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Opinion

Auditor General’s Office doesn’t have enough money to do its job

By NDP MP David Christopherson      

All Canadians should be deeply concerned to learn that the Office of the Auditor General has publicly stated that a current lack of funding will result in significant cutbacks to performance audits and will prevent critical upgrades to its operations.

Former auditor general Michael Ferguson, pictured on May 29, 2018, at the National Press Theatre in Ottawa, who died on Feb. 2, 2019, had requested in 2017 an annual increase in the OAG budget of $21-million to ensure that the OAG was able to continue to operate at full capacity. The OAG received $8.2-million annually and the funding shortfall has been hanging over the head of the OAG for a few years now. The Hill Times photograph by Andrew Meade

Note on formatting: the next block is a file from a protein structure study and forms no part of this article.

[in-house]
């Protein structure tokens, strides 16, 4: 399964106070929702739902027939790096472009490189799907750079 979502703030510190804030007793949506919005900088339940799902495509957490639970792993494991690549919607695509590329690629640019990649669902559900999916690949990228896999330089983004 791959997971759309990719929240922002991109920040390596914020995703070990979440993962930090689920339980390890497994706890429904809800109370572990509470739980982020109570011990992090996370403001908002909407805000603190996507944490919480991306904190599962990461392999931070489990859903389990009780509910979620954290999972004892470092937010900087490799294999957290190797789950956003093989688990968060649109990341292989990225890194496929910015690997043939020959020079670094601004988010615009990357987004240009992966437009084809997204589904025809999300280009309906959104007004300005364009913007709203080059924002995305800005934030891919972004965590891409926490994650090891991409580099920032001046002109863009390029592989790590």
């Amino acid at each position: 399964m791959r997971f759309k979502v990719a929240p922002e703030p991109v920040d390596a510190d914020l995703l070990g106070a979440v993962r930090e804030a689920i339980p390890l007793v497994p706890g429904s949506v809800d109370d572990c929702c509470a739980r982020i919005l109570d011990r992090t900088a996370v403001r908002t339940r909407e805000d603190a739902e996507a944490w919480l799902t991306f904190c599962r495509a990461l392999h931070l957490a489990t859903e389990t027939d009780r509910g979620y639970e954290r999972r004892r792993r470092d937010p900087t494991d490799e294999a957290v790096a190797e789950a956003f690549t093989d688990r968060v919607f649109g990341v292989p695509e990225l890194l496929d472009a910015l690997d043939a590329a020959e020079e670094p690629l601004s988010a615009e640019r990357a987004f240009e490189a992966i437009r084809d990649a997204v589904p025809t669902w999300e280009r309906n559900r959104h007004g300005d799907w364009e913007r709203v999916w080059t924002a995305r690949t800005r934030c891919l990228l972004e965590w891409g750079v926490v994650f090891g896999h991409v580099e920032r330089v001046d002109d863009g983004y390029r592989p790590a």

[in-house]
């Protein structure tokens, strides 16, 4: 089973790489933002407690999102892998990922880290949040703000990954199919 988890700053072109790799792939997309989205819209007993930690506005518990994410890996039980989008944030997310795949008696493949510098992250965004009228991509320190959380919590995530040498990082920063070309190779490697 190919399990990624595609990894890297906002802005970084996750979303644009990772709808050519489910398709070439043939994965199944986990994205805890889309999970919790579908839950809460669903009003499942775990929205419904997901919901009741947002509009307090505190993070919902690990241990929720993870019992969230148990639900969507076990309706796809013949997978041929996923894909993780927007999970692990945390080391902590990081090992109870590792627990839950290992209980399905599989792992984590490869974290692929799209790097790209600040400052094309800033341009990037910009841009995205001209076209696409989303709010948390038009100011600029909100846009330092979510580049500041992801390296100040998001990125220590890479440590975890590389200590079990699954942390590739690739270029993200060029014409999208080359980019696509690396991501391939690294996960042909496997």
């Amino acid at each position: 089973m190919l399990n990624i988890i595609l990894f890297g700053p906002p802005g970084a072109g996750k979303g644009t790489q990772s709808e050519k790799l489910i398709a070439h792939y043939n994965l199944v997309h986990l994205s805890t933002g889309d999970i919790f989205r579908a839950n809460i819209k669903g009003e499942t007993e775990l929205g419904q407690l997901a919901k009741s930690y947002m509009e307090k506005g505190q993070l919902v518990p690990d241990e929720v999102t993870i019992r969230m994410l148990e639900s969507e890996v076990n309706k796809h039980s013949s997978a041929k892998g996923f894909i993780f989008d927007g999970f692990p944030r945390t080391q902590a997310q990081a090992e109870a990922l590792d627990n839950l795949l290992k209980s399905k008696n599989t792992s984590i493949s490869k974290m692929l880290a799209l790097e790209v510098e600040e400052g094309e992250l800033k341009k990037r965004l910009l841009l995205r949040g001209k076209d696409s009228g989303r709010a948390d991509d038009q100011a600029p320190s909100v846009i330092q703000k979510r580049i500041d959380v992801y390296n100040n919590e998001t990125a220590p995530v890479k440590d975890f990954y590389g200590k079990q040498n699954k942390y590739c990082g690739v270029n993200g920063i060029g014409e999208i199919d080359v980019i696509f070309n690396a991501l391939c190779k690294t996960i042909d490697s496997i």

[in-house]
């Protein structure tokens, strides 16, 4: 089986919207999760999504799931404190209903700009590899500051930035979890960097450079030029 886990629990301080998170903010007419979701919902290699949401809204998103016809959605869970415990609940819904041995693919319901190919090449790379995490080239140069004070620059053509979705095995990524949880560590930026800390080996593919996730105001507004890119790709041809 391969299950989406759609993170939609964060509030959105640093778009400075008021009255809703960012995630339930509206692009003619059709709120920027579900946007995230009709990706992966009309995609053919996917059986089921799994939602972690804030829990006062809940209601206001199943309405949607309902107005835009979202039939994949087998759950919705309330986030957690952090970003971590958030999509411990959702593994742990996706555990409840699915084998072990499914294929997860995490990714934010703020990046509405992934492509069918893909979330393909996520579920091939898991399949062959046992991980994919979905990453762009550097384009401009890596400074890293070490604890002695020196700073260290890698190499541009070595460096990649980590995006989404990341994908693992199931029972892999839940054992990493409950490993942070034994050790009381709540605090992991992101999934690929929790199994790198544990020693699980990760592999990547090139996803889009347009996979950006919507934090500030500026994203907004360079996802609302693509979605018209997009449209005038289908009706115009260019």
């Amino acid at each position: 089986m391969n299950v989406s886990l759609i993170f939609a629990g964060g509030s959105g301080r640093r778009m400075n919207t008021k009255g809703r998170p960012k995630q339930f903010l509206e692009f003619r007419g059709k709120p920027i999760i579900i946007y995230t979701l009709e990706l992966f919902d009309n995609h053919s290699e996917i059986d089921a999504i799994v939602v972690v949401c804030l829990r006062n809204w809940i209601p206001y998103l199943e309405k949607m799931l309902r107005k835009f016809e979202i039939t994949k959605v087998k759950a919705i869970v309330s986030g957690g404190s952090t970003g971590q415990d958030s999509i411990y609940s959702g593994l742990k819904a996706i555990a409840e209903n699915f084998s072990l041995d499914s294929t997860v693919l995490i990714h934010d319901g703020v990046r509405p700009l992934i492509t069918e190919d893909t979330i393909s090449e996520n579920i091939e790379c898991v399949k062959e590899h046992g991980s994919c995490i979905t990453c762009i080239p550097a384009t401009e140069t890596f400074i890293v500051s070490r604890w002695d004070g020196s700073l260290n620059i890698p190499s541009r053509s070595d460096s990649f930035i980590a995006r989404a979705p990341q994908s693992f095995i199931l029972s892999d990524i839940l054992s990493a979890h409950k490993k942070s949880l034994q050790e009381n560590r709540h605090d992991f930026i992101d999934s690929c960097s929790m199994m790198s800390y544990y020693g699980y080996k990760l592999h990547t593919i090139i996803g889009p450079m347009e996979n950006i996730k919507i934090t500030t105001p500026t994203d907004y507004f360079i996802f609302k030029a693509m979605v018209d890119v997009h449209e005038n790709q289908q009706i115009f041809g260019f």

Canadians may have heard of Sheila Fraser, or the late Michael Ferguson, but most Canadians likely don’t know too much about the auditor general, that is until the AG tables a scandalous performance audit. The sponsorship scandal was discovered through an auditor general report; the F-35 procurement fiasco was discovered through an auditor general report; the details of the Phoenix debacle has been exposed twice by auditor general reports. And this is just a small sample of the dozens of performance audits that the Office of the Auditor General (OAG) conducts every year to determine how effectively and efficiently government services are being delivered and how well your tax dollars are spent.

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